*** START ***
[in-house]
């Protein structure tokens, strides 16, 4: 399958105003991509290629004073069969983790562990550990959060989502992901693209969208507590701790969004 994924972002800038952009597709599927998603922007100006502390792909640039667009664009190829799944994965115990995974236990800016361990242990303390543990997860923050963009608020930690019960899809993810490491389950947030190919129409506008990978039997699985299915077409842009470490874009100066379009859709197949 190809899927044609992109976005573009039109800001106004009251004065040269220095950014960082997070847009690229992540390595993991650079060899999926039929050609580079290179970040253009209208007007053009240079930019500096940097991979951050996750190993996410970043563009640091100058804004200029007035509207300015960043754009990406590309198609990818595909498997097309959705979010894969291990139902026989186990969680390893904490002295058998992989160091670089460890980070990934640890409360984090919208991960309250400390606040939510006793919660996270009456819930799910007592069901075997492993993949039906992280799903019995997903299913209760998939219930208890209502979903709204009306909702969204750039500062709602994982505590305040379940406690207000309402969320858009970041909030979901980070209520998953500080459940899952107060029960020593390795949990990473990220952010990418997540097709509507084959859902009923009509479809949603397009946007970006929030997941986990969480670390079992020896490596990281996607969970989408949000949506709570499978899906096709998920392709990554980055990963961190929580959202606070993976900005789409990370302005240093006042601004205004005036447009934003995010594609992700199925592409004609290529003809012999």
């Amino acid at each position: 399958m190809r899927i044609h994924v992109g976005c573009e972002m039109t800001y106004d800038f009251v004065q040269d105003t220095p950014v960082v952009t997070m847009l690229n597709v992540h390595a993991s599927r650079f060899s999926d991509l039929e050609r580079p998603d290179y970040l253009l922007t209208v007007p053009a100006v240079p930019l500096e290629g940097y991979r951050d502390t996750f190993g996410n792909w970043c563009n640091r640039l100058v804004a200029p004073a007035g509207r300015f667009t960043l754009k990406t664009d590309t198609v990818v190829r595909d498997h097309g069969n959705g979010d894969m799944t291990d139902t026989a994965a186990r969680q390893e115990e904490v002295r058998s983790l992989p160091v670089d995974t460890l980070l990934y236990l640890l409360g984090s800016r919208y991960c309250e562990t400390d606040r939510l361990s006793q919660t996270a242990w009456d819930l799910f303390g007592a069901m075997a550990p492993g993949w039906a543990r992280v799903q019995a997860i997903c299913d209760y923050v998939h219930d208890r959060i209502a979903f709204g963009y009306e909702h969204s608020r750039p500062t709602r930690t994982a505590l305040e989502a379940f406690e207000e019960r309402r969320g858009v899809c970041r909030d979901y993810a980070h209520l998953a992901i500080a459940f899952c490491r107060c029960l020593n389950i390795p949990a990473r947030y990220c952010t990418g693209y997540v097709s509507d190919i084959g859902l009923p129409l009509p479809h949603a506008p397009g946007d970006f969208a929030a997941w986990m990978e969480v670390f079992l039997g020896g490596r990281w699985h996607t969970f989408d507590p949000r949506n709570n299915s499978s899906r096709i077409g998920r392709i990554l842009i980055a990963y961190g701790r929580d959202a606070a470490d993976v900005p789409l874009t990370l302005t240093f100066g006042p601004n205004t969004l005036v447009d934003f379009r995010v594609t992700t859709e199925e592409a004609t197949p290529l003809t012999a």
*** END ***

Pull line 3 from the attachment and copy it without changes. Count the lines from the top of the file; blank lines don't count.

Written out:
């Amino acid at each position: 399958m190809r899927i044609h994924v992109g976005c573009e972002m039109t800001y106004d800038f009251v004065q040269d105003t220095p950014v960082v952009t997070m847009l690229n597709v992540h390595a993991s599927r650079f060899s999926d991509l039929e050609r580079p998603d290179y970040l253009l922007t209208v007007p053009a100006v240079p930019l500096e290629g940097y991979r951050d502390t996750f190993g996410n792909w970043c563009n640091r640039l100058v804004a200029p004073a007035g509207r300015f667009t960043l754009k990406t664009d590309t198609v990818v190829r595909d498997h097309g069969n959705g979010d894969m799944t291990d139902t026989a994965a186990r969680q390893e115990e904490v002295r058998s983790l992989p160091v670089d995974t460890l980070l990934y236990l640890l409360g984090s800016r919208y991960c309250e562990t400390d606040r939510l361990s006793q919660t996270a242990w009456d819930l799910f303390g007592a069901m075997a550990p492993g993949w039906a543990r992280v799903q019995a997860i997903c299913d209760y923050v998939h219930d208890r959060i209502a979903f709204g963009y009306e909702h969204s608020r750039p500062t709602r930690t994982a505590l305040e989502a379940f406690e207000e019960r309402r969320g858009v899809c970041r909030d979901y993810a980070h209520l998953a992901i500080a459940f899952c490491r107060c029960l020593n389950i390795p949990a990473r947030y990220c952010t990418g693209y997540v097709s509507d190919i084959g859902l009923p129409l009509p479809h949603a506008p397009g946007d970006f969208a929030a997941w986990m990978e969480v670390f079992l039997g020896g490596r990281w699985h996607t969970f989408d507590p949000r949506n709570n299915s499978s899906r096709i077409g998920r392709i990554l842009i980055a990963y961190g701790r929580d959202a606070a470490d993976v900005p789409l874009t990370l302005t240093f100066g006042p601004n205004t969004l005036v447009d934003f379009r995010v594609t992700t859709e199925e592409a004609t197949p290529l003809t012999a």